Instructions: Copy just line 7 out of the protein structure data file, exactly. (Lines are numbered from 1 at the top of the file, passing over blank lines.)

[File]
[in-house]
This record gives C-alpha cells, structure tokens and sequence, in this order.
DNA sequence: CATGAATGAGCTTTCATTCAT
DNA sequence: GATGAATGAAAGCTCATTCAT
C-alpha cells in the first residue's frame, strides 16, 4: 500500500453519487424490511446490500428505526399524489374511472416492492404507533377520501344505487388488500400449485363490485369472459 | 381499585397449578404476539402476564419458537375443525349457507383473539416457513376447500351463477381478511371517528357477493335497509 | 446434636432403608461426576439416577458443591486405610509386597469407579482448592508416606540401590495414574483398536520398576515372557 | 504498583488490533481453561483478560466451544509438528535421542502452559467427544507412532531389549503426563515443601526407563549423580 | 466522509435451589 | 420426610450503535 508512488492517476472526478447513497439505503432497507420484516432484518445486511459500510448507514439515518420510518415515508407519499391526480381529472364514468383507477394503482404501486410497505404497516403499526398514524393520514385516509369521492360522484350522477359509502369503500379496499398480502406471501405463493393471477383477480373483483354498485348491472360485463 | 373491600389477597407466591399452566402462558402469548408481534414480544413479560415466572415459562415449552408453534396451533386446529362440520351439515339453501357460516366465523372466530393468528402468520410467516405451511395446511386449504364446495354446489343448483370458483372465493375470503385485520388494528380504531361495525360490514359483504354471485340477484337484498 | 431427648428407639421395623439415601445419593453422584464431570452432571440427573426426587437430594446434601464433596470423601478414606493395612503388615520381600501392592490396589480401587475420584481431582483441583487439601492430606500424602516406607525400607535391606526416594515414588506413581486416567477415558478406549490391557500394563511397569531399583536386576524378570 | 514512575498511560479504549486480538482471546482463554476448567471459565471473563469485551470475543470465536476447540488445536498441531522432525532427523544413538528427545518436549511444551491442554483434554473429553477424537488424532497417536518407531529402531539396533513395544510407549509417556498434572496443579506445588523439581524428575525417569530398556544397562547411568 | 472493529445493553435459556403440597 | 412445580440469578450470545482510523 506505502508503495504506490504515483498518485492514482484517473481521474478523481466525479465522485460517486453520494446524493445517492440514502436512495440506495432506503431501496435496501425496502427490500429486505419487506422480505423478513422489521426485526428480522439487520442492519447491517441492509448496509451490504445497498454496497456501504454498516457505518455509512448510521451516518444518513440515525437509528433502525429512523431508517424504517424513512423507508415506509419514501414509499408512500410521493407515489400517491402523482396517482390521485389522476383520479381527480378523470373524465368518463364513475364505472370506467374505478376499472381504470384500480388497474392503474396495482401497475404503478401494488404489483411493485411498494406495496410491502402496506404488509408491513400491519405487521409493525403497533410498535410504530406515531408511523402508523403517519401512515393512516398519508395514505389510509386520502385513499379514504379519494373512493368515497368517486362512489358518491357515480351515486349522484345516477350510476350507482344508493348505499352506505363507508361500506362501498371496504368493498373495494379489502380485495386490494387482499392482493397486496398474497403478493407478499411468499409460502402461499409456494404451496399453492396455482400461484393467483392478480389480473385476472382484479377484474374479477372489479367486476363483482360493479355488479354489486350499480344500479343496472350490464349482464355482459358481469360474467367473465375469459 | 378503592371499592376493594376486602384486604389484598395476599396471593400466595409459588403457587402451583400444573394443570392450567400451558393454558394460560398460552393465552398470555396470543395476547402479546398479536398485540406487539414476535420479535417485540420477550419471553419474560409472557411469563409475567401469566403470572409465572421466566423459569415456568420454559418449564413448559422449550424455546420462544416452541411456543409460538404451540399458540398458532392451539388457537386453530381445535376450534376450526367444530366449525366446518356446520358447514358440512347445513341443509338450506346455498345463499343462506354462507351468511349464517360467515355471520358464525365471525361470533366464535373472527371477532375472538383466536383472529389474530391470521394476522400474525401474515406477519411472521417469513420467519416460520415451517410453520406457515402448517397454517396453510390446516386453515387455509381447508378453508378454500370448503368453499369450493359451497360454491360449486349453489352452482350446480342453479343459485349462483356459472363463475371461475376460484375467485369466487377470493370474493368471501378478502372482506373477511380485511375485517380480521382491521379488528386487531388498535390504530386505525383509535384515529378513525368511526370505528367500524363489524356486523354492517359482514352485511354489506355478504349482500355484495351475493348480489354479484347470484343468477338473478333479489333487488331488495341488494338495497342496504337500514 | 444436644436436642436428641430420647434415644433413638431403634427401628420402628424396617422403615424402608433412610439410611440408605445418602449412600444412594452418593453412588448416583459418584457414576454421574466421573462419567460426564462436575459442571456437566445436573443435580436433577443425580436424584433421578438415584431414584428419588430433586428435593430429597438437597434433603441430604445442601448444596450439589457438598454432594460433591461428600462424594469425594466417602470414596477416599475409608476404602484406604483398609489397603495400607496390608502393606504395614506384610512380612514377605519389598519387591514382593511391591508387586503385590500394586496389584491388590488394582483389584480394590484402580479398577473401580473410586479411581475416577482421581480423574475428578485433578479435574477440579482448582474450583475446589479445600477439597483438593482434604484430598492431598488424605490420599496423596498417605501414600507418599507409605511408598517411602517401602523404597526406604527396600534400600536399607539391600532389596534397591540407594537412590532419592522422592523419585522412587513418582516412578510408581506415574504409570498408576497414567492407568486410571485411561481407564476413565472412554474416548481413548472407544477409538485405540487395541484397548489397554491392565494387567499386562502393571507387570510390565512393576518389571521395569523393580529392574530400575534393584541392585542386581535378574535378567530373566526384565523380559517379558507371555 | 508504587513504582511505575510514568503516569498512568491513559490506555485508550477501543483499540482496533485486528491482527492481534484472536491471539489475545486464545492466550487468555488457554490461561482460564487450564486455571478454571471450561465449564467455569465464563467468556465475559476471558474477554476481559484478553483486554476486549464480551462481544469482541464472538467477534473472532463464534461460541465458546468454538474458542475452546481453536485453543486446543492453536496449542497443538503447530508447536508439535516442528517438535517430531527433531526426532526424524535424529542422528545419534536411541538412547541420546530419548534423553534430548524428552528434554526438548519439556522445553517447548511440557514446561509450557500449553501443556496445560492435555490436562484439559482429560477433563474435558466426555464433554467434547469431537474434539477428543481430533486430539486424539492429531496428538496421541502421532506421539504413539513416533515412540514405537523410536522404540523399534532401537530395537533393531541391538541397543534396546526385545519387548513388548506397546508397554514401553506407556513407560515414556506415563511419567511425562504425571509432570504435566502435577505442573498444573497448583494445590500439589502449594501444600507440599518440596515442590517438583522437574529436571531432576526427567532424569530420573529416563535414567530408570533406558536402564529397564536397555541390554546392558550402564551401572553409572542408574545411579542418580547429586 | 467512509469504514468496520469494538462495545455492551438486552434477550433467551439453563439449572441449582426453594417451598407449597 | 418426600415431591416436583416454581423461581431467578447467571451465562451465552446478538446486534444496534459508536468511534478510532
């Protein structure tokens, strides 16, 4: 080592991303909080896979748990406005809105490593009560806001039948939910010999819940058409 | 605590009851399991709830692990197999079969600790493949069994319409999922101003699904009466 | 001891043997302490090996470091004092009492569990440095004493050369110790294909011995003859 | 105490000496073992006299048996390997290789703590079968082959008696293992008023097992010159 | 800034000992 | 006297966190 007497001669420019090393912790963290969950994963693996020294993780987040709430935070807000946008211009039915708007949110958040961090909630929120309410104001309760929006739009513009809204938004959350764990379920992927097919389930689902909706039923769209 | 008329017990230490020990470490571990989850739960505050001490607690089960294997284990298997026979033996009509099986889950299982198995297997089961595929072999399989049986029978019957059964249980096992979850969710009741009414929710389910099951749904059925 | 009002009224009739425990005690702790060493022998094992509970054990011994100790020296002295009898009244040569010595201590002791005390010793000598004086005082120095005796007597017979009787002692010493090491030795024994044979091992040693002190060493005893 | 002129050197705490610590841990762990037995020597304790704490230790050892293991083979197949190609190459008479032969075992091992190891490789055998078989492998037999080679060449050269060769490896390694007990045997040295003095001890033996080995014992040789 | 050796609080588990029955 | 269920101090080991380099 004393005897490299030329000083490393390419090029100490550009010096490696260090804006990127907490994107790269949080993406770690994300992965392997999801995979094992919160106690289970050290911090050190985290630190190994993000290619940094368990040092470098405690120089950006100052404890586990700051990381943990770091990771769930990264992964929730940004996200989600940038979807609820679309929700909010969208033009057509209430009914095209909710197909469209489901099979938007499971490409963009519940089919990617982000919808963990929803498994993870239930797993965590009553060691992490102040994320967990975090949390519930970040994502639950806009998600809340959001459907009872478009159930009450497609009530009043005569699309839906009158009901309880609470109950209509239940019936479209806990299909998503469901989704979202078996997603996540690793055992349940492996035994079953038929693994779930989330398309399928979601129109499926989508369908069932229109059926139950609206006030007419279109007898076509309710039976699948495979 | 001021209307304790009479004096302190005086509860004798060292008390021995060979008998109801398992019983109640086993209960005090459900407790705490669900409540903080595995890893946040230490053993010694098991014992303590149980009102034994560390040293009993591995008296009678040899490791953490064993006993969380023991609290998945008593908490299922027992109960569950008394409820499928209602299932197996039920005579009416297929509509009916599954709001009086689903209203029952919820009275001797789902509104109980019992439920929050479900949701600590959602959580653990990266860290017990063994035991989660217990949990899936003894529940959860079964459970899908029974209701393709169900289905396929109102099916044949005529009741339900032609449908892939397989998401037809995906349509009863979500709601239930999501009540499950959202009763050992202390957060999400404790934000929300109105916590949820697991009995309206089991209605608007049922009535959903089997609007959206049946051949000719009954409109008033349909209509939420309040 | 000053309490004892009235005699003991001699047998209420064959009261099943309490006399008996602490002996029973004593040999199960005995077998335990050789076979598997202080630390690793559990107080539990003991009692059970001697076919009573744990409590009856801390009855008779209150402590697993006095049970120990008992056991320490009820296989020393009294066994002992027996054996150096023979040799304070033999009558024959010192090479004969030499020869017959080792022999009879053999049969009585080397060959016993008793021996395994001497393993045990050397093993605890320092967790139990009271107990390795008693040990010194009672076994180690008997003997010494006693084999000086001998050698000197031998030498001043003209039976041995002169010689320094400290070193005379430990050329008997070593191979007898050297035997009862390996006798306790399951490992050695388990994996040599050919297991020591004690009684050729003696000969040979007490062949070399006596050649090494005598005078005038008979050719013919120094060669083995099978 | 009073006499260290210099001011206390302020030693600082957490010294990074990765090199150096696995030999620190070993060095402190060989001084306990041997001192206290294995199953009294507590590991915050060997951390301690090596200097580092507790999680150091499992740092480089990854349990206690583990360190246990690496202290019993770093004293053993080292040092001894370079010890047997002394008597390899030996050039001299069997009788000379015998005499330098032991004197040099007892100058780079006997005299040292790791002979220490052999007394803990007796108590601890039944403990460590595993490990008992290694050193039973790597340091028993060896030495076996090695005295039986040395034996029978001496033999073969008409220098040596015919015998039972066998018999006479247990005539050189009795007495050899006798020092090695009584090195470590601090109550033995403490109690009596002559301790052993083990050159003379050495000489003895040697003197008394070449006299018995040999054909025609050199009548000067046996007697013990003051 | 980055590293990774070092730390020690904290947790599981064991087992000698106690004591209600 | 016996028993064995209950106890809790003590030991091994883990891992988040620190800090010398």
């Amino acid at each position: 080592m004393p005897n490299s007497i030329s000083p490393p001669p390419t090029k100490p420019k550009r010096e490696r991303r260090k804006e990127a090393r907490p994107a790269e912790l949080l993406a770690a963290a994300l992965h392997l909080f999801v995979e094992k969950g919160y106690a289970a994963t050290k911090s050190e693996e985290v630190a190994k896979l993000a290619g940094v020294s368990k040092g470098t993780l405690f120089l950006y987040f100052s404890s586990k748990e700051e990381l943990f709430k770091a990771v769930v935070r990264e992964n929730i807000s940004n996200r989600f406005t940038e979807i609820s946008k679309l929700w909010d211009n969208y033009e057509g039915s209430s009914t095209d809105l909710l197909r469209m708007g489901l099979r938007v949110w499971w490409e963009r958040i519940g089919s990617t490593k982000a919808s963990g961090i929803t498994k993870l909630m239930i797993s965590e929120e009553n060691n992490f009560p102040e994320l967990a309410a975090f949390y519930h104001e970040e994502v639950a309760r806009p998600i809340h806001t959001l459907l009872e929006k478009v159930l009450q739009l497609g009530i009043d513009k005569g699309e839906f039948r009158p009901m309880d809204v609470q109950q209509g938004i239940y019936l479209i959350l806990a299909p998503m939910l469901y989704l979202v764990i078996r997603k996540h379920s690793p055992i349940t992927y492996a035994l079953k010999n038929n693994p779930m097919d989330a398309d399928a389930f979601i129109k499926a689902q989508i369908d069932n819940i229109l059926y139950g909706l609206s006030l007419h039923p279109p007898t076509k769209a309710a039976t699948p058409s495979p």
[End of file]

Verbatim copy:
């Amino acid at each position: 080592m004393p005897n490299s007497i030329s000083p490393p001669p390419t090029k100490p420019k550009r010096e490696r991303r260090k804006e990127a090393r907490p994107a790269e912790l949080l993406a770690a963290a994300l992965h392997l909080f999801v995979e094992k969950g919160y106690a289970a994963t050290k911090s050190e693996e985290v630190a190994k896979l993000a290619g940094v020294s368990k040092g470098t993780l405690f120089l950006y987040f100052s404890s586990k748990e700051e990381l943990f709430k770091a990771v769930v935070r990264e992964n929730i807000s940004n996200r989600f406005t940038e979807i609820s946008k679309l929700w909010d211009n969208y033009e057509g039915s209430s009914t095209d809105l909710l197909r469209m708007g489901l099979r938007v949110w499971w490409e963009r958040i519940g089919s990617t490593k982000a919808s963990g961090i929803t498994k993870l909630m239930i797993s965590e929120e009553n060691n992490f009560p102040e994320l967990a309410a975090f949390y519930h104001e970040e994502v639950a309760r806009p998600i809340h806001t959001l459907l009872e929006k478009v159930l009450q739009l497609g009530i009043d513009k005569g699309e839906f039948r009158p009901m309880d809204v609470q109950q209509g938004i239940y019936l479209i959350l806990a299909p998503m939910l469901y989704l979202v764990i078996r997603k996540h379920s690793p055992i349940t992927y492996a035994l079953k010999n038929n693994p779930m097919d989330a398309d399928a389930f979601i129109k499926a689902q989508i369908d069932n819940i229109l059926y139950g909706l609206s006030l007419h039923p279109p007898t076509k769209a309710a039976t699948p058409s495979p």